First, use garden pruning shears to cut rosemary sprigs into quarter-inch pieces. I purchased three 0.75-ounce packages of rosemary for my small dye project. Add distilled water to cover the rosemary pieces. Heat over a medium burner to 140 degrees, cover, and simmer for 40 minutes. Check the temperature every 10 minutes or so and adjust heat as necessary. The rosemary sprigs will impart a pale, transparent, yellow-green hue to the water. Turn off the burner and allow the dye bath to reach room temperature. This will take at least 45 minutes. Again, you can speed the cooling process if you remove the lid and stir the dye bath. Pour the dye bath through a stainless-steel or plastic strainer into a glass, stainless-steel or plastic container. If not using the dye bath immediately, cover and refrigerate the container. Discard or compost the rosemary sprigs.
The free-form method of dyeing is simple and quick, but you will have a difficult time if you decide to replicate similar colors later. (For a more detailed approach, see “Precision Dyeing” on Page 27). To keep track of how you created a color, label paper tags to pin or tie onto each set of fabric pieces or yarn skeins after the final step in the dye process.
Place your dye bath into at least three quart-size canning jars. Add a pinch of powder detergent to each jar. (Detergent assists the dye process by attracting the dye to the fiber surface.) Add six horseshoe nails to one jar. Immerse fiber in the dye bath in all the jars. Then submerse the jars in water in a canning pot and heat over a medium burner to 140 degrees for at least one hour. Agitate the jars every 10 minutes or so to encourage even dyeing — be very gentle because wool will felt when agitated in warm water.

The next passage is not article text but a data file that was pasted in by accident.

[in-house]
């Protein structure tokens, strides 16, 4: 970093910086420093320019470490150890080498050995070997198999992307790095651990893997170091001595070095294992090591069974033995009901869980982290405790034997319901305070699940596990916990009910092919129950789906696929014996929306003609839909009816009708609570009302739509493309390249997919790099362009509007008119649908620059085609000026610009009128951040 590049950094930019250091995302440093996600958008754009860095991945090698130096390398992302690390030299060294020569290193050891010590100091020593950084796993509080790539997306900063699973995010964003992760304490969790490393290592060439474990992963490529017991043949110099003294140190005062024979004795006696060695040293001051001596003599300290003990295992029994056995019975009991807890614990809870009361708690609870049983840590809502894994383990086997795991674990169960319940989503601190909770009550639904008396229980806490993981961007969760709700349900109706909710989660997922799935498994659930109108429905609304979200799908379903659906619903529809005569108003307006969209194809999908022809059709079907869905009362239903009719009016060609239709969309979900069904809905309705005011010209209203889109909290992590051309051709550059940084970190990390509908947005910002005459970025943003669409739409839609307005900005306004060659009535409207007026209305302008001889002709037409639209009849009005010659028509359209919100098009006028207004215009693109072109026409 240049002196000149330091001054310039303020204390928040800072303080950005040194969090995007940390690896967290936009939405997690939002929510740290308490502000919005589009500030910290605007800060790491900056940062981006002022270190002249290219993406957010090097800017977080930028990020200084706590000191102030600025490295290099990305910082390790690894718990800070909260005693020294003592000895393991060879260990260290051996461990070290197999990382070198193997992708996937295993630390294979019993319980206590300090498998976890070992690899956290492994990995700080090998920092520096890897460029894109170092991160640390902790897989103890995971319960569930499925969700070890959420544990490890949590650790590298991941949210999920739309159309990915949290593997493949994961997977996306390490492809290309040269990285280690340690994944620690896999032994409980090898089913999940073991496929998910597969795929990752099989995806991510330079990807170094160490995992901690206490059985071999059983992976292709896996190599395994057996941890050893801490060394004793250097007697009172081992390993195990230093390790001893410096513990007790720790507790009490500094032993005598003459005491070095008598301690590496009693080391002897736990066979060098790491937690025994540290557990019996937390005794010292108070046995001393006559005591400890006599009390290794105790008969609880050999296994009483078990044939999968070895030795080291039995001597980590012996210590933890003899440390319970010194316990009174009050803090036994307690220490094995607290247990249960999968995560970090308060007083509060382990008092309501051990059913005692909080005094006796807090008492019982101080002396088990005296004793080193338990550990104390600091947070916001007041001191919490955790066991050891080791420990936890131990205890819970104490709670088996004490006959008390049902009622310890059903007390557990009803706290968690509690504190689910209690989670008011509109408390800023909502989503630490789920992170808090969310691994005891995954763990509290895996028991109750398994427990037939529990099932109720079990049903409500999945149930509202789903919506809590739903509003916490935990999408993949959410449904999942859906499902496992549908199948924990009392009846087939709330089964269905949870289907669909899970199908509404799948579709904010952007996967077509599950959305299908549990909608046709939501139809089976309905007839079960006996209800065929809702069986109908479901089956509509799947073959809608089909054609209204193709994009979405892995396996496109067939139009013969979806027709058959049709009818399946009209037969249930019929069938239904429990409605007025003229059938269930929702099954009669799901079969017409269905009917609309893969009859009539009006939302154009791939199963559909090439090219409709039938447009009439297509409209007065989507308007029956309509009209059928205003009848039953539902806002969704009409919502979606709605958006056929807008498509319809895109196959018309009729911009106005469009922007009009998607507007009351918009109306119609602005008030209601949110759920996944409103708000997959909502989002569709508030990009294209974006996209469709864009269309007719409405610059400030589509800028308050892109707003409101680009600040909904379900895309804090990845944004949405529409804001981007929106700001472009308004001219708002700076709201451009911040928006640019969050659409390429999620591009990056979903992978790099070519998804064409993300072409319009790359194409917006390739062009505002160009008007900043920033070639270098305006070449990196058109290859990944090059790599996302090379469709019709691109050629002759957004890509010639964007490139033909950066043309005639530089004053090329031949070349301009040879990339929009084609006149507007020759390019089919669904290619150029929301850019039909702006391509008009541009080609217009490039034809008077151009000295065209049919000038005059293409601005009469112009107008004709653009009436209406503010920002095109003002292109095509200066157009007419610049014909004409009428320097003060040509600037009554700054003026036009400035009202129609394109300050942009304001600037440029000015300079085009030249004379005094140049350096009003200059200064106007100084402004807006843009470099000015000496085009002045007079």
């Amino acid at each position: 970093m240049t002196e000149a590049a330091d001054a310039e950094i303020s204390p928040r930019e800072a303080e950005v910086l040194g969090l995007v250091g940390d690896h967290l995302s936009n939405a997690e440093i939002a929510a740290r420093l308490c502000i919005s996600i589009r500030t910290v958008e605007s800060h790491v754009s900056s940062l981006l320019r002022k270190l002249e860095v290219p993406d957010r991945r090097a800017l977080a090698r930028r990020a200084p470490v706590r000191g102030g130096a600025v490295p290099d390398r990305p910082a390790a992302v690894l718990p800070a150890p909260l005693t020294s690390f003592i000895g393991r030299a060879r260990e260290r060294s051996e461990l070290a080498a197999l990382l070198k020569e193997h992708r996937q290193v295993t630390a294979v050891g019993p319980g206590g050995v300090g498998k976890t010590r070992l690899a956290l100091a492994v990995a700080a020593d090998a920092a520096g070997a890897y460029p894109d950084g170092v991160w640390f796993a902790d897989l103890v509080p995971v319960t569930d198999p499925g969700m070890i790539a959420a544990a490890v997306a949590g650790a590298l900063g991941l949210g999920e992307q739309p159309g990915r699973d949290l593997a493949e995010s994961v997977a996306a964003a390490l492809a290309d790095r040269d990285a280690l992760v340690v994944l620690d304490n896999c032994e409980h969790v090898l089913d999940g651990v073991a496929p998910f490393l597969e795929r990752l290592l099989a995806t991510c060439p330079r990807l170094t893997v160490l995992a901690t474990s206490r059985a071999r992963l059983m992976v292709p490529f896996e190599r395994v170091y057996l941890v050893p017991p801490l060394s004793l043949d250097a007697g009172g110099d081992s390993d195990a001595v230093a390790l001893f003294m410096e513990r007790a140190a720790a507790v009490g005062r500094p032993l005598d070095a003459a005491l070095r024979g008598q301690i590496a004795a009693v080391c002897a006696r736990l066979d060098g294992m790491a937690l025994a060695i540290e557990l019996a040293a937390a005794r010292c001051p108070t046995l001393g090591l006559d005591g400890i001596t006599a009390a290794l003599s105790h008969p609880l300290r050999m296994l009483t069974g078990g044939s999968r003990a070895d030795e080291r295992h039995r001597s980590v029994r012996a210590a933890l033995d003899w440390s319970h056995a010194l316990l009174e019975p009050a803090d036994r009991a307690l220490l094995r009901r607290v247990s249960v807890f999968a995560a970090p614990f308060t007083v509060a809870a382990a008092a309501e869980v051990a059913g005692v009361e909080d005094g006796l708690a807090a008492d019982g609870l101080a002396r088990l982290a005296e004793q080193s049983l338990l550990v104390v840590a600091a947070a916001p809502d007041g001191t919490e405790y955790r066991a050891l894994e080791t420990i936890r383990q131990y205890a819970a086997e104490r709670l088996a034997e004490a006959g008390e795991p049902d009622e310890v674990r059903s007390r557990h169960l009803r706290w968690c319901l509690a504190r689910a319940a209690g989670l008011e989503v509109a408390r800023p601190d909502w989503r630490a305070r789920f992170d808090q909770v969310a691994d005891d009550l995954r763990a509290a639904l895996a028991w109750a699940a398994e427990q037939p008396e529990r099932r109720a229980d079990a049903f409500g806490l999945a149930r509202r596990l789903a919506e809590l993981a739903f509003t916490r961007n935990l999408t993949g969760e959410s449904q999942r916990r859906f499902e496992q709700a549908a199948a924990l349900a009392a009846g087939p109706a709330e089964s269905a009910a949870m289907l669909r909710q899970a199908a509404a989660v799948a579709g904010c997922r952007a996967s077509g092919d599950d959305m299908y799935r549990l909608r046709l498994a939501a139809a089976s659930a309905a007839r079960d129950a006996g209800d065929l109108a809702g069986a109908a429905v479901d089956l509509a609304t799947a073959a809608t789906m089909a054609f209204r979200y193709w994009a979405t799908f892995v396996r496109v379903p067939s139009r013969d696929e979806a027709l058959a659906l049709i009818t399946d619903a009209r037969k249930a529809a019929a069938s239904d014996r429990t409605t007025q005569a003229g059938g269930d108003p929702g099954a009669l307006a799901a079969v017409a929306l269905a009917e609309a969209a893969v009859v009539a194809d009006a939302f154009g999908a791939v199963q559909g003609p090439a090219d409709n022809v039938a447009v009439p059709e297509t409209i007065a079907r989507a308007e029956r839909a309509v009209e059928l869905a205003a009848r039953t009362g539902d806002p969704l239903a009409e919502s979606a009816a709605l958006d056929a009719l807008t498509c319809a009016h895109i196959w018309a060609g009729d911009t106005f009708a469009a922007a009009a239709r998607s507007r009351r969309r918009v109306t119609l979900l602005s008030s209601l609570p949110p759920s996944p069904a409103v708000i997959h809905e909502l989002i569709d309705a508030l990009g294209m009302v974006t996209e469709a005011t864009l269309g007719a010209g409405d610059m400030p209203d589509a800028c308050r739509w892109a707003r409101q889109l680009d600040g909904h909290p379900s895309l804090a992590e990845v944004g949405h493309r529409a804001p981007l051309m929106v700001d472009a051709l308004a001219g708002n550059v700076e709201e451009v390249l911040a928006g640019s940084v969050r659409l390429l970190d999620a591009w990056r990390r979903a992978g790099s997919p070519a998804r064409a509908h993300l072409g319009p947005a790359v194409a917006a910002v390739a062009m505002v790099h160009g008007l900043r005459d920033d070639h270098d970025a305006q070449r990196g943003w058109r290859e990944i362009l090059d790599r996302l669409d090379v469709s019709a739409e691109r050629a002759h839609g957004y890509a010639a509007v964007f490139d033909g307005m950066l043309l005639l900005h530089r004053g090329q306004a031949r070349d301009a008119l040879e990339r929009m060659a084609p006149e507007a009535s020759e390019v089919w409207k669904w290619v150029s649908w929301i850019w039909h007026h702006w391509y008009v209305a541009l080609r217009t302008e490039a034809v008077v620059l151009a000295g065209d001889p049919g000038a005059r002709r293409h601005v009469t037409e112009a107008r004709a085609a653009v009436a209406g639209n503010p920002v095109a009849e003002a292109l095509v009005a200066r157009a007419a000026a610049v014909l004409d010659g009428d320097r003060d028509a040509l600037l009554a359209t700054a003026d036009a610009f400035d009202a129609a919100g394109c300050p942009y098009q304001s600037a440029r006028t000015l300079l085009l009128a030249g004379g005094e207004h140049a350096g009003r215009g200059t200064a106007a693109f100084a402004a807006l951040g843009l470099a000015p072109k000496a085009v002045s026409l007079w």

With a wooden spoon or tongs, gently remove and set aside the fiber from one jar on paper toweling. Calculate and measure 1 to 2 teaspoons ammonia, add to that jar and stir. This amount is not critical; see if this amount brightens the color sufficiently. Replace the fiber and continue to simmer 10 minutes longer.
Gently remove fiber and rinse in tap water, progressing from very warm to room temperature water, until no color runs from the fiber. Lay flat on paper toweling or drape on a drying rack until dry. Pin or tie labels onto each piece of fabric or yarn.
Using your Naturally Dyed Fabric or Yarn
I dyed small skeins of wool yarn to knit into socks with various patterns and fine stripes. You can use dyed wool fabric to piece a quilted wall hanging. Or dye fine yarn for embroidery. Experiment with tie-dye or other resist techniques to create surface designs on fabric. Similarly, tie skeins with rubber bands or in tight knots before dyeing to achieve space-dyed effects. Try dipping portions of fabric or yarn into the ammonia dye bath for additional variations. You also can over-dye fabric or yarn that has been commercially dyed. Whatever you choose, the colors will harmonize naturally because all are derived from a single source of dye, rosemary.
The Art and Craft of Natural Dyeing (The University of Tennessee Press, 1990) by J.N. Liles
Dye Plants and Dyeing (see Bookshelf, Page 54) by John and Margaret Cannon
Indigo, Madder & Marigold (Interweave Press, 1993) by T. Van Stralen
The Thames and Hudson Manual of Dyes and Fabrics (Thames and Hudson, 1992) by J. Storey
Wild Color (Watson-Guptill Publications, 1999) by Jenny Dean
Susan Strawn dyes her wool in Ames, Iowa, where she is a Ph.D. candidate in textiles and clothing at Iowa State University. She studies and writes about historic and ethnographic textiles. Before returning for graduate studies, she was an artist for Interweave Press in Loveland, Colorado.